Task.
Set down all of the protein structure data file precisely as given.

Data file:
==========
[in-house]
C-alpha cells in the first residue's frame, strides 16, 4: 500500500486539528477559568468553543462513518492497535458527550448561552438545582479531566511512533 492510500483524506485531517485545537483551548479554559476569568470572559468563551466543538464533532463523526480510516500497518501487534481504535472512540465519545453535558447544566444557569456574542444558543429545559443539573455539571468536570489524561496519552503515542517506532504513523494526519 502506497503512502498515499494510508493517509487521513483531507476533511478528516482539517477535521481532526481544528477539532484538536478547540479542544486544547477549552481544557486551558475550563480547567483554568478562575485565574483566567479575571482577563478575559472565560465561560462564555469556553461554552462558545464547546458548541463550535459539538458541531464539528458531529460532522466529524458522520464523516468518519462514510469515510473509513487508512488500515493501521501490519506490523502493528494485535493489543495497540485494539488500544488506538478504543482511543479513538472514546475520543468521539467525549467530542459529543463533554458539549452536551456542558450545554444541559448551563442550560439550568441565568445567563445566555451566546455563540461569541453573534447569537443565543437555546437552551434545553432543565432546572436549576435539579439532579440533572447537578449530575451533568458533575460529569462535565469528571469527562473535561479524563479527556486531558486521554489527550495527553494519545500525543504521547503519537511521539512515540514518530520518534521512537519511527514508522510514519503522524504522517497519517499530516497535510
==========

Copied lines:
[in-house]
C-alpha cells in the first residue's frame, strides 16, 4: 500500500486539528477559568468553543462513518492497535458527550448561552438545582479531566511512533 492510500483524506485531517485545537483551548479554559476569568470572559468563551466543538464533532463523526480510516500497518501487534481504535472512540465519545453535558447544566444557569456574542444558543429545559443539573455539571468536570489524561496519552503515542517506532504513523494526519 502506497503512502498515499494510508493517509487521513483531507476533511478528516482539517477535521481532526481544528477539532484538536478547540479542544486544547477549552481544557486551558475550563480547567483554568478562575485565574483566567479575571482577563478575559472565560465561560462564555469556553461554552462558545464547546458548541463550535459539538458541531464539528458531529460532522466529524458522520464523516468518519462514510469515510473509513487508512488500515493501521501490519506490523502493528494485535493489543495497540485494539488500544488506538478504543482511543479513538472514546475520543468521539467525549467530542459529543463533554458539549452536551456542558450545554444541559448551563442550560439550568441565568445567563445566555451566546455563540461569541453573534447569537443565543437555546437552551434545553432543565432546572436549576435539579439532579440533572447537578449530575451533568458533575460529569462535565469528571469527562473535561479524563479527556486531558486521554489527550495527553494519545500525543504521547503519537511521539512515540514518530520518534521512537519511527514508522510514519503522524504522517497519517499530516497535510